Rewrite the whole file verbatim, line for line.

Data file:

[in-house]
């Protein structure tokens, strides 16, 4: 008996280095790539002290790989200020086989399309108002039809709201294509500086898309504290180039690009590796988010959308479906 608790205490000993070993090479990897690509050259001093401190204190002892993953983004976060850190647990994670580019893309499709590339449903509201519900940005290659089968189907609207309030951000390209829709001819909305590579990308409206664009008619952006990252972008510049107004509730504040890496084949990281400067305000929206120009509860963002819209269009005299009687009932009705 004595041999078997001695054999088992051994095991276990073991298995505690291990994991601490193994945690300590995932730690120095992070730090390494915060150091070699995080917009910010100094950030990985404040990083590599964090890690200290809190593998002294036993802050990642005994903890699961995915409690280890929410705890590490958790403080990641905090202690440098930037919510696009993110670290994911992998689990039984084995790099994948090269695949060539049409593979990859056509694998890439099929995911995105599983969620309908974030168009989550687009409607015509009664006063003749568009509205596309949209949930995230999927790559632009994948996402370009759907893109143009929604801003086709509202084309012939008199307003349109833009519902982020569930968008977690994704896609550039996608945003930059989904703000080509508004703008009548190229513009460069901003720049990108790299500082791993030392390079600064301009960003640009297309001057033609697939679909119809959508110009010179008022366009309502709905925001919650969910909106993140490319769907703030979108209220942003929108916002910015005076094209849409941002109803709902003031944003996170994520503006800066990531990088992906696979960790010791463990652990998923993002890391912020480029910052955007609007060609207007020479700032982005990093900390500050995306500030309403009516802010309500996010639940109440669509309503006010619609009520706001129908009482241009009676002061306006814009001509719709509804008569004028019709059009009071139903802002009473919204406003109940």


[in-house]
């Protein structure tokens, strides 16, 4: 008996280095790539002290790989200020086989399309108002039809709201294509500086898309504290180039690009590796988010959308479906 608790205490000993070993090479990897690509050259001093401190204190002892993953983004976060850190647990994670580019893309499709590339449903509201519900940005290659089968189907609207309030951000390209829709001819909305590579990308409206664009008619952006990252972008510049107004509730504040890496084949990281400067305000929206120009509860963002819209269009005299009687009932009705 004595041999078997001695054999088992051994095991276990073991298995505690291990994991601490193994945690300590995932730690120095992070730090390494915060150091070699995080917009910010100094950030990985404040990083590599964090890690200290809190593998002294036993802050990642005994903890699961995915409690280890929410705890590490958790403080990641905090202690440098930037919510696009993110670290994911992998689990039984084995790099994948090269695949060539049409593979990859056509694998890439099929995911995105599983969620309908974030168009989550687009409607015509009664006063003749568009509205596309949209949930995230999927790559632009994948996402370009759907893109143009929604801003086709509202084309012939008199307003349109833009519902982020569930968008977690994704896609550039996608945003930059989904703000080509508004703008009548190229513009460069901003720049990108790299500082791993030392390079600064301009960003640009297309001057033609697939679909119809959508110009010179008022366009309502709905925001919650969910909106993140490319769907703030979108209220942003929108916002910015005076094209849409941002109803709902003031944003996170994520503006800066990531990088992906696979960790010791463990652990998923993002890391912020480029910052955007609007060609207007020479700032982005990093900390500050995306500030309403009516802010309500996010639940109440669509309503006010619609009520706001129908009482241009009676002061306006814009001509719709509804008569004028019709059009009071139903802002009473919204406003109940």